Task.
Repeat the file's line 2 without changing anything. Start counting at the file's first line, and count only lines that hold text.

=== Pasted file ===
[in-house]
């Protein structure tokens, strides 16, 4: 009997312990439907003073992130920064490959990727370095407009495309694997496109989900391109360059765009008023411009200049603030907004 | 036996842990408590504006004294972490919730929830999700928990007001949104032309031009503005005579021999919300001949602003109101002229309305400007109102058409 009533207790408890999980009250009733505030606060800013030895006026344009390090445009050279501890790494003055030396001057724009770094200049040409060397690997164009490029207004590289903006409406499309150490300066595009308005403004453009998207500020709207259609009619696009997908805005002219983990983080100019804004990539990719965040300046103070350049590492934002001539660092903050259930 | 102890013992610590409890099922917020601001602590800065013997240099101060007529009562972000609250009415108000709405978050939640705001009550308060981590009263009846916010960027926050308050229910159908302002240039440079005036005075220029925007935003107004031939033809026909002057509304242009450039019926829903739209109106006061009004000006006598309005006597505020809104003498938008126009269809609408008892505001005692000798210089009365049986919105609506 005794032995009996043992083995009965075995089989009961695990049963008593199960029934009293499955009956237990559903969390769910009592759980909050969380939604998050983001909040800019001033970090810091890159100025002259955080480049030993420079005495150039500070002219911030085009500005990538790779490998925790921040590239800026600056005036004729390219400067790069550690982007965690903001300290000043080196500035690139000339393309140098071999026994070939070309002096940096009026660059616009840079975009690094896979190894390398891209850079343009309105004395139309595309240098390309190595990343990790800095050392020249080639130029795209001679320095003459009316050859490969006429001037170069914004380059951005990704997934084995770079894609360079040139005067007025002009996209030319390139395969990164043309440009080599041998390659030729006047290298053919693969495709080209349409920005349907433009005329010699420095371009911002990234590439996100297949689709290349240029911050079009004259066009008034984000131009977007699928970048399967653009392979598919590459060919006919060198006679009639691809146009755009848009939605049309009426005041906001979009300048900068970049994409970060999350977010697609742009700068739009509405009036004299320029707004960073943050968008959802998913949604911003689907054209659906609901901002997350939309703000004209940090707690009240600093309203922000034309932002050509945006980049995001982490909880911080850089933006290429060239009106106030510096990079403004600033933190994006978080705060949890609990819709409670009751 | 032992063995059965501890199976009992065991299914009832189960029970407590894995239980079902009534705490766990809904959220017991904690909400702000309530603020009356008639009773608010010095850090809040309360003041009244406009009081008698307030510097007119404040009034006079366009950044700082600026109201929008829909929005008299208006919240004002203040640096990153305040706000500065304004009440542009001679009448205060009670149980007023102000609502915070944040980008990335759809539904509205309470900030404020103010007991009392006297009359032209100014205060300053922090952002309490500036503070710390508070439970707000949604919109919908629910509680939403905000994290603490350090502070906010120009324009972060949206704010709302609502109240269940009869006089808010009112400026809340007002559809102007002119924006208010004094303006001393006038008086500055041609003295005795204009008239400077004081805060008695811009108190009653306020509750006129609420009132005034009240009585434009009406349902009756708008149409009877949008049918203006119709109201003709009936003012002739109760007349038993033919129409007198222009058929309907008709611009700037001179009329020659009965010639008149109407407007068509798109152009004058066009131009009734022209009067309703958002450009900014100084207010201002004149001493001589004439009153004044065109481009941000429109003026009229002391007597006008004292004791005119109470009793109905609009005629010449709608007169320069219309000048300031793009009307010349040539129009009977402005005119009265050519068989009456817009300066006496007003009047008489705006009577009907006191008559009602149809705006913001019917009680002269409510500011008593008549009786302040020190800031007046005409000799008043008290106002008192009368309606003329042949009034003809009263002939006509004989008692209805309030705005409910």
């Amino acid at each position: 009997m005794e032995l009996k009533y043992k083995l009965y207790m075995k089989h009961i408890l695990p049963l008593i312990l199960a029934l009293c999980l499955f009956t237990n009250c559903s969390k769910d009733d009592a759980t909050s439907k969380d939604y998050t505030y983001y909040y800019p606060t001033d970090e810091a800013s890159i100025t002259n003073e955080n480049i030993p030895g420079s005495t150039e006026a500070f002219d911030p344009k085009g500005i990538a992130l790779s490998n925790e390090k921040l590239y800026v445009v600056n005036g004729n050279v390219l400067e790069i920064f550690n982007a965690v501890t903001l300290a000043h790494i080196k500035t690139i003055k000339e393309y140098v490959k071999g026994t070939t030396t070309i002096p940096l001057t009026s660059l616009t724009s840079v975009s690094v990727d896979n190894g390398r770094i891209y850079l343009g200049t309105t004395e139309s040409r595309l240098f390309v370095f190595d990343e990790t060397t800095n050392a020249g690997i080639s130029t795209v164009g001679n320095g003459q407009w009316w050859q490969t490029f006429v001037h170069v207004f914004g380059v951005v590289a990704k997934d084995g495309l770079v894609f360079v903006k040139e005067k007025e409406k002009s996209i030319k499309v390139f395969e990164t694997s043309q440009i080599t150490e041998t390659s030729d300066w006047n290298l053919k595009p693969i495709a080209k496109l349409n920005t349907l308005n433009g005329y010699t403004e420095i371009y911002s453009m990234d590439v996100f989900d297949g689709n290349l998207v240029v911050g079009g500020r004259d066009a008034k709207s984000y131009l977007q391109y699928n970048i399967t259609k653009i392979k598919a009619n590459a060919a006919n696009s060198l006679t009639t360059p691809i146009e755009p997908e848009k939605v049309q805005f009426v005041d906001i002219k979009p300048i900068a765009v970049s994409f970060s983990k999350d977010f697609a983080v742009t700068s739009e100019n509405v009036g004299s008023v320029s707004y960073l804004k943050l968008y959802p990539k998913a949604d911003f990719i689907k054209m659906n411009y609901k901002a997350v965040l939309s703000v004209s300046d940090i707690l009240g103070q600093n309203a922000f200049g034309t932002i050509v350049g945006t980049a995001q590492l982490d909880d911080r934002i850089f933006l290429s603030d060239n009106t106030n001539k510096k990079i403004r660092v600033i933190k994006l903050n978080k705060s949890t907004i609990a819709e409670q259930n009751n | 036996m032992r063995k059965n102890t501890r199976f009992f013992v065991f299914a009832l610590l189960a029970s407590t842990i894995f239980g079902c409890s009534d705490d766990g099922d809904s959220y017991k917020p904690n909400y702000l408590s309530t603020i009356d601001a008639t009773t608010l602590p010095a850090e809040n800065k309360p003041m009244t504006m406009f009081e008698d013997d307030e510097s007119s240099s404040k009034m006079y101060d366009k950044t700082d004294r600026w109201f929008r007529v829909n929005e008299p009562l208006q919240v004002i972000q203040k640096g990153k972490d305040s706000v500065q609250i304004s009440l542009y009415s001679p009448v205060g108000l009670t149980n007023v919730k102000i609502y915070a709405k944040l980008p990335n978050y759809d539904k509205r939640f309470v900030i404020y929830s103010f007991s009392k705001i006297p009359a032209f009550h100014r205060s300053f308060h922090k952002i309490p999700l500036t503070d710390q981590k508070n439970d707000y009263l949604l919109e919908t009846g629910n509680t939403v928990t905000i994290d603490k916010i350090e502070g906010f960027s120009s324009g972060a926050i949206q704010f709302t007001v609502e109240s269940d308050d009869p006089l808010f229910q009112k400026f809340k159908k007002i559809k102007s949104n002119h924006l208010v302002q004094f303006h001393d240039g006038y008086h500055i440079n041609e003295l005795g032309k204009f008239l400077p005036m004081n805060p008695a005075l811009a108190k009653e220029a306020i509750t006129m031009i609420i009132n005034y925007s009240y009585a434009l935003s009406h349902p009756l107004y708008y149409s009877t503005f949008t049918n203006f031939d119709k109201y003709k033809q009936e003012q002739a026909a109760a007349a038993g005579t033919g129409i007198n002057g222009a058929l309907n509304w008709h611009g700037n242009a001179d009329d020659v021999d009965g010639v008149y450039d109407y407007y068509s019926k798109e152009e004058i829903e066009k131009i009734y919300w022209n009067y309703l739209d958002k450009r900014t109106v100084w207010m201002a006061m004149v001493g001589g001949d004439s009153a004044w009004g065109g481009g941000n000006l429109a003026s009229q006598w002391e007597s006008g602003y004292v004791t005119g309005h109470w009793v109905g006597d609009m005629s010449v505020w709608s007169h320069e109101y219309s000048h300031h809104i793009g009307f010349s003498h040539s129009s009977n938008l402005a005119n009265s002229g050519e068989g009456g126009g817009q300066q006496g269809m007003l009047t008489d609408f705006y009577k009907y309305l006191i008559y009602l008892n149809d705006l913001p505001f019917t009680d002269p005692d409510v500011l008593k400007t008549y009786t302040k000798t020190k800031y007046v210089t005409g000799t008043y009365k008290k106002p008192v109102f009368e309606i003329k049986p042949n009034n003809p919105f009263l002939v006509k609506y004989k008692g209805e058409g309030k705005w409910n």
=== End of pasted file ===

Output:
């Protein structure tokens, strides 16, 4: 009997312990439907003073992130920064490959990727370095407009495309694997496109989900391109360059765009008023411009200049603030907004 | 036996842990408590504006004294972490919730929830999700928990007001949104032309031009503005005579021999919300001949602003109101002229309305400007109102058409 009533207790408890999980009250009733505030606060800013030895006026344009390090445009050279501890790494003055030396001057724009770094200049040409060397690997164009490029207004590289903006409406499309150490300066595009308005403004453009998207500020709207259609009619696009997908805005002219983990983080100019804004990539990719965040300046103070350049590492934002001539660092903050259930 | 102890013992610590409890099922917020601001602590800065013997240099101060007529009562972000609250009415108000709405978050939640705001009550308060981590009263009846916010960027926050308050229910159908302002240039440079005036005075220029925007935003107004031939033809026909002057509304242009450039019926829903739209109106006061009004000006006598309005006597505020809104003498938008126009269809609408008892505001005692000798210089009365049986919105609506 005794032995009996043992083995009965075995089989009961695990049963008593199960029934009293499955009956237990559903969390769910009592759980909050969380939604998050983001909040800019001033970090810091890159100025002259955080480049030993420079005495150039500070002219911030085009500005990538790779490998925790921040590239800026600056005036004729390219400067790069550690982007965690903001300290000043080196500035690139000339393309140098071999026994070939070309002096940096009026660059616009840079975009690094896979190894390398891209850079343009309105004395139309595309240098390309190595990343990790800095050392020249080639130029795209001679320095003459009316050859490969006429001037170069914004380059951005990704997934084995770079894609360079040139005067007025002009996209030319390139395969990164043309440009080599041998390659030729006047290298053919693969495709080209349409920005349907433009005329010699420095371009911002990234590439996100297949689709290349240029911050079009004259066009008034984000131009977007699928970048399967653009392979598919590459060919006919060198006679009639691809146009755009848009939605049309009426005041906001979009300048900068970049994409970060999350977010697609742009700068739009509405009036004299320029707004960073943050968008959802998913949604911003689907054209659906609901901002997350939309703000004209940090707690009240600093309203922000034309932002050509945006980049995001982490909880911080850089933006290429060239009106106030510096990079403004600033933190994006978080705060949890609990819709409670009751 | 032992063995059965501890199976009992065991299914009832189960029970407590894995239980079902009534705490766990809904959220017991904690909400702000309530603020009356008639009773608010010095850090809040309360003041009244406009009081008698307030510097007119404040009034006079366009950044700082600026109201929008829909929005008299208006919240004002203040640096990153305040706000500065304004009440542009001679009448205060009670149980007023102000609502915070944040980008990335759809539904509205309470900030404020103010007991009392006297009359032209100014205060300053922090952002309490500036503070710390508070439970707000949604919109919908629910509680939403905000994290603490350090502070906010120009324009972060949206704010709302609502109240269940009869006089808010009112400026809340007002559809102007002119924006208010004094303006001393006038008086500055041609003295005795204009008239400077004081805060008695811009108190009653306020509750006129609420009132005034009240009585434009009406349902009756708008149409009877949008049918203006119709109201003709009936003012002739109760007349038993033919129409007198222009058929309907008709611009700037001179009329020659009965010639008149109407407007068509798109152009004058066009131009009734022209009067309703958002450009900014100084207010201002004149001493001589004439009153004044065109481009941000429109003026009229002391007597006008004292004791005119109470009793109905609009005629010449709608007169320069219309000048300031793009009307010349040539129009009977402005005119009265050519068989009456817009300066006496007003009047008489705006009577009907006191008559009602149809705006913001019917009680002269409510500011008593008549009786302040020190800031007046005409000799008043008290106002008192009368309606003329042949009034003809009263002939006509004989008692209805309030705005409910």